2. I grew up in a Christian home, but frankly, my mother was sick. She spent much time listening to Christian radio, & was abusive if we interrupted her programs. None of us (i have 2 sisters) are able to listen to Christian radio at all. But we are all still church-attenders (tho not the type of church my parents attend) & we seek to follow Jesus. So something happened, but i can’t begin to tell you what. Maybe, even tho we didn’t “feel” it, we actually met with the Living God who has sustained us. I know my parents meant well, but i really can’t imagine a childhood much more hellish. It could have been, of course, because we weren’t severely abused. But the total lack of love in that home & the sucking negativity was like a black hole. All three of us have made poor (but different) adult choices based on the fact that we felt totally un-lovable.

    3. I think i would fear this if we had children, although at times i feel confident, but it is a non-issue. At my age & after 3 miscarriages, it is clear we won’t be having children.

  21. If you grew up in church, how many kids in your Sunday school or youth group do you know that stopped practicing their faith after high school or college? If you yourself quit church after high school or college, why?
    I don’t know too many that stopped practicing all together, but quite a few of them became bored with it and only go every once in a while. Some of them are not on fire like they used to be in high school. I go through spurts of the same thing

    If you lived in a Christian home: how good were your parents at teaching you about faith as a child? Did you parents do most of the work of teaching you about faith, or was it left up to the church to teach you what you needed to know?
    My parents were okay at teaching. They were the ones that brought us to church and made us go every Sunday. However, they have grown immensely during my college years and I think if they could do it all over again with the faith they have now, they would do more teaching.

    How confident are you in your ability to teach your children about faith? Do you depend on the church to teach your kids about faith, or are you better able to teach your kids about faith?
    I don’t have children yet, but as a youth worker, I’m hoping that when I do have kids I will be able to integrate faith into their everyday lives.

  22. 1)My family moved between 8th & 9th grade, so I’ll talk about my 7th-8th grade youth group since those are the kids I really “grew up” with. Of the 15 or so that I still marginally keep up with (yay for Facebook), I’d say that about 5 of us are still pretty rooted in the faith, probably 5 of us are at least paying lip service and/or semi-regular attenders, and probably 5 (including my own brother) have either gradually left or only come on very rare occasions and spend the rest of the time partying (yes, even in our mid-thirties). I don’t know of anyone who has “left the church,” they just don’t all go or live the life anymore. During my college years, I discovered that God doesn’t strike you down for missing Sunday School or even (gasp) Sunday morning worship, but I finished college, decided it was time to be an adult, and started getting serious about it again. Which resulted (at least partially) in a break-up with my boyfriend of three years, giving me more time and inclination to come back. One story that I’m encouraged by though is the story of a girl a couple of years older than me in our youth group. At 16, she got pregnant and the dad shortly thereafter lost a game of Russian Roulette. Over the years, she had three other children by various men (at least one a husband for a while), but when her youngest was already in grade school, she got pregnant again. At that point, it was cheaper for her to stay home with her son than put him in daycare and work, so her mom (faithful attender at our church throughout the years) invited her to our new MOPS (mothers of preschoolers) group and she was bored/lonely enough that she came. Since she started coming to MOPS, she and her older kids have started coming back to church regularly (as is the father of her youngest). There hasn’t yet been an obvious outward lifestyle change (outside of attendance), but she’s taking steps back in the right direction!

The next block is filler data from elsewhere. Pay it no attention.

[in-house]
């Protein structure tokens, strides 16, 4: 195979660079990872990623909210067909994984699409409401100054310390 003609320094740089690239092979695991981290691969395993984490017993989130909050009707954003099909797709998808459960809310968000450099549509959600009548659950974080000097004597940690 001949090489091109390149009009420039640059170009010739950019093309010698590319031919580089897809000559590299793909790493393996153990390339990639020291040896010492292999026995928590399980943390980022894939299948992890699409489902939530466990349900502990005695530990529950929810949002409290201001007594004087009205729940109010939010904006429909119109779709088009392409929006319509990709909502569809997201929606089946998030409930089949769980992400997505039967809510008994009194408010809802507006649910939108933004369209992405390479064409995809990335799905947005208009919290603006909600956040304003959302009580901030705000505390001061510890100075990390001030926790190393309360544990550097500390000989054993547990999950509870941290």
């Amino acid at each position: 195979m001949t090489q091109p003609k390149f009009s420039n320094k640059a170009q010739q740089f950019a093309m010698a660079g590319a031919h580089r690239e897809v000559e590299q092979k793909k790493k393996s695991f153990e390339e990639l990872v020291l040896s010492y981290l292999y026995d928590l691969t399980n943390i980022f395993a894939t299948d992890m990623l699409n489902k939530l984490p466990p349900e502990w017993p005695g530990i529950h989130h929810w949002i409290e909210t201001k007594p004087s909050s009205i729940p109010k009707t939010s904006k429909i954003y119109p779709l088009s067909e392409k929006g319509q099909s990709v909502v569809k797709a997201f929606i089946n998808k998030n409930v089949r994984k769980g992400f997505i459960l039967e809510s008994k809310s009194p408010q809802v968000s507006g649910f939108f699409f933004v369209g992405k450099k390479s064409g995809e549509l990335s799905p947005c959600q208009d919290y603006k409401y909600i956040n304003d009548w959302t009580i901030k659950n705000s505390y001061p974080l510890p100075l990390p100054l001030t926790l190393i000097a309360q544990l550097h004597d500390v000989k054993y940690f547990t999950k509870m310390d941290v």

2) My dad is a Baptist minister (of music and sometimes youth) and my mom is a natural teacher. I don’t remember explicit “instruction” per se from either (although my dad was my youth minster all growing up, so I “probably” sat in a Bible study or two with him), but I remember waking up to my dad on his prayer stool, doing his morning devotions. And I know my mom used many “teachable moments” to instruct us on things like Creation vs. Evolution (my 5th grade science project on the evidences of Creation actually won our school science fair), virtues (we were a Gothard family, so my parents still have their animal characteristics books and we’d occasionally play the Gothard games), and sanctity of life (I got to skip school a couple of times for the March for Life in DC since we lived near by), among other things. I think I can count on one hand the number of times I missed Sunday School, etc. as a child (and by “etc.” I mean every single thing there was for children and there actually used to be quite a bit!), so I guess I learned a lot there too. At 8, I’d play “Bible Trivia” against adults and they’d make me use the “adult” cards instead of the “children’s” cards.